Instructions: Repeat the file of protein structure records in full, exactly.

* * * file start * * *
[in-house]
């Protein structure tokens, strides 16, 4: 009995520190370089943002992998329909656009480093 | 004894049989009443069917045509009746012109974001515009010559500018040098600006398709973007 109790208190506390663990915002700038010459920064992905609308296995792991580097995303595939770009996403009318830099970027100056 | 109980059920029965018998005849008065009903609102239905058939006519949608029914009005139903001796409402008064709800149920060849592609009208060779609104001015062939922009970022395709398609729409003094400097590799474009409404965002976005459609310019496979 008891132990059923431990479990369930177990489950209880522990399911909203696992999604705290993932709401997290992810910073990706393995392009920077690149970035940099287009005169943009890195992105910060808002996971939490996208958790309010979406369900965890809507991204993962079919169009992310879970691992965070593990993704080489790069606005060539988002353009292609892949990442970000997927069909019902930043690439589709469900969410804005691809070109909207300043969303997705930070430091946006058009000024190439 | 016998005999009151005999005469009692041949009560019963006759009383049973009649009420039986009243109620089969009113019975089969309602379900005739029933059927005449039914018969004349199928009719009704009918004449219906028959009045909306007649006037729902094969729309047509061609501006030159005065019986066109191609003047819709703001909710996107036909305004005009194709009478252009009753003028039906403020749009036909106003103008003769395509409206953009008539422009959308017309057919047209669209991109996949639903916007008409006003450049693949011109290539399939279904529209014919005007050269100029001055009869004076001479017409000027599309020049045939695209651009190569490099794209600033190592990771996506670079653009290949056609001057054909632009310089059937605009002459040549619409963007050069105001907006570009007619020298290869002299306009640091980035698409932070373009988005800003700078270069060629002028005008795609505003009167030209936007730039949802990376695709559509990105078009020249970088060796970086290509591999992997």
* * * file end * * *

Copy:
[in-house]
């Protein structure tokens, strides 16, 4: 009995520190370089943002992998329909656009480093 | 004894049989009443069917045509009746012109974001515009010559500018040098600006398709973007 109790208190506390663990915002700038010459920064992905609308296995792991580097995303595939770009996403009318830099970027100056 | 109980059920029965018998005849008065009903609102239905058939006519949608029914009005139903001796409402008064709800149920060849592609009208060779609104001015062939922009970022395709398609729409003094400097590799474009409404965002976005459609310019496979 008891132990059923431990479990369930177990489950209880522990399911909203696992999604705290993932709401997290992810910073990706393995392009920077690149970035940099287009005169943009890195992105910060808002996971939490996208958790309010979406369900965890809507991204993962079919169009992310879970691992965070593990993704080489790069606005060539988002353009292609892949990442970000997927069909019902930043690439589709469900969410804005691809070109909207300043969303997705930070430091946006058009000024190439 | 016998005999009151005999005469009692041949009560019963006759009383049973009649009420039986009243109620089969009113019975089969309602379900005739029933059927005449039914018969004349199928009719009704009918004449219906028959009045909306007649006037729902094969729309047509061609501006030159005065019986066109191609003047819709703001909710996107036909305004005009194709009478252009009753003028039906403020749009036909106003103008003769395509409206953009008539422009959308017309057919047209669209991109996949639903916007008409006003450049693949011109290539399939279904529209014919005007050269100029001055009869004076001479017409000027599309020049045939695209651009190569490099794209600033190592990771996506670079653009290949056609001057054909632009310089059937605009002459040549619409963007050069105001907006570009007619020298290869002299306009640091980035698409932070373009988005800003700078270069060629002028005008795609505003009167030209936007730039949802990376695709559509990105078009020249970088060796970086290509591999992997």